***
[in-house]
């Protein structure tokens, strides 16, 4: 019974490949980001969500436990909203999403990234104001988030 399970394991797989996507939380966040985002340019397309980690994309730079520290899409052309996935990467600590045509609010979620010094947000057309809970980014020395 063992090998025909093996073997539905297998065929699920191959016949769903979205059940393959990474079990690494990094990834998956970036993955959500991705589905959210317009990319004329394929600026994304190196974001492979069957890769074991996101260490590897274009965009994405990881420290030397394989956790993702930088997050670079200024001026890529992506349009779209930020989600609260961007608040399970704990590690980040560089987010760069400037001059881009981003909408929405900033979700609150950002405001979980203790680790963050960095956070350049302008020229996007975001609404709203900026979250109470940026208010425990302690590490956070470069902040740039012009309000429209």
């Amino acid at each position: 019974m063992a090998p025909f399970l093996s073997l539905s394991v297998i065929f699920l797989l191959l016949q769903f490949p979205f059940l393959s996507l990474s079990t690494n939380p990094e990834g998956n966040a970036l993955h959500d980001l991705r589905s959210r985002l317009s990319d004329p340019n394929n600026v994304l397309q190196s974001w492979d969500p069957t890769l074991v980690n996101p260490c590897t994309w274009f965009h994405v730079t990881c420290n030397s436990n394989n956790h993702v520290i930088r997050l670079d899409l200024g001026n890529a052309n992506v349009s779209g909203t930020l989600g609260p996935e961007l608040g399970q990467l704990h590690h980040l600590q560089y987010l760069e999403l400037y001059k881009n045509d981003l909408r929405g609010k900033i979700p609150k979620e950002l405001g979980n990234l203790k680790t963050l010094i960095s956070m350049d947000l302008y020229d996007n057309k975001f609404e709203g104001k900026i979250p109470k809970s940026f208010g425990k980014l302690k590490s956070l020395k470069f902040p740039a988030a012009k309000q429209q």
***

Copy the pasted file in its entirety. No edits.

[in-house]
């Protein structure tokens, strides 16, 4: 019974490949980001969500436990909203999403990234104001988030 399970394991797989996507939380966040985002340019397309980690994309730079520290899409052309996935990467600590045509609010979620010094947000057309809970980014020395 063992090998025909093996073997539905297998065929699920191959016949769903979205059940393959990474079990690494990094990834998956970036993955959500991705589905959210317009990319004329394929600026994304190196974001492979069957890769074991996101260490590897274009965009994405990881420290030397394989956790993702930088997050670079200024001026890529992506349009779209930020989600609260961007608040399970704990590690980040560089987010760069400037001059881009981003909408929405900033979700609150950002405001979980203790680790963050960095956070350049302008020229996007975001609404709203900026979250109470940026208010425990302690590490956070470069902040740039012009309000429209």
């Amino acid at each position: 019974m063992a090998p025909f399970l093996s073997l539905s394991v297998i065929f699920l797989l191959l016949q769903f490949p979205f059940l393959s996507l990474s079990t690494n939380p990094e990834g998956n966040a970036l993955h959500d980001l991705r589905s959210r985002l317009s990319d004329p340019n394929n600026v994304l397309q190196s974001w492979d969500p069957t890769l074991v980690n996101p260490c590897t994309w274009f965009h994405v730079t990881c420290n030397s436990n394989n956790h993702v520290i930088r997050l670079d899409l200024g001026n890529a052309n992506v349009s779209g909203t930020l989600g609260p996935e961007l608040g399970q990467l704990h590690h980040l600590q560089y987010l760069e999403l400037y001059k881009n045509d981003l909408r929405g609010k900033i979700p609150k979620e950002l405001g979980n990234l203790k680790t963050l010094i960095s956070m350049d947000l302008y020229d996007n057309k975001f609404e709203g104001k900026i979250p109470k809970s940026f208010g425990k980014l302690k590490s956070l020395k470069f902040p740039a988030a012009k309000q429209q």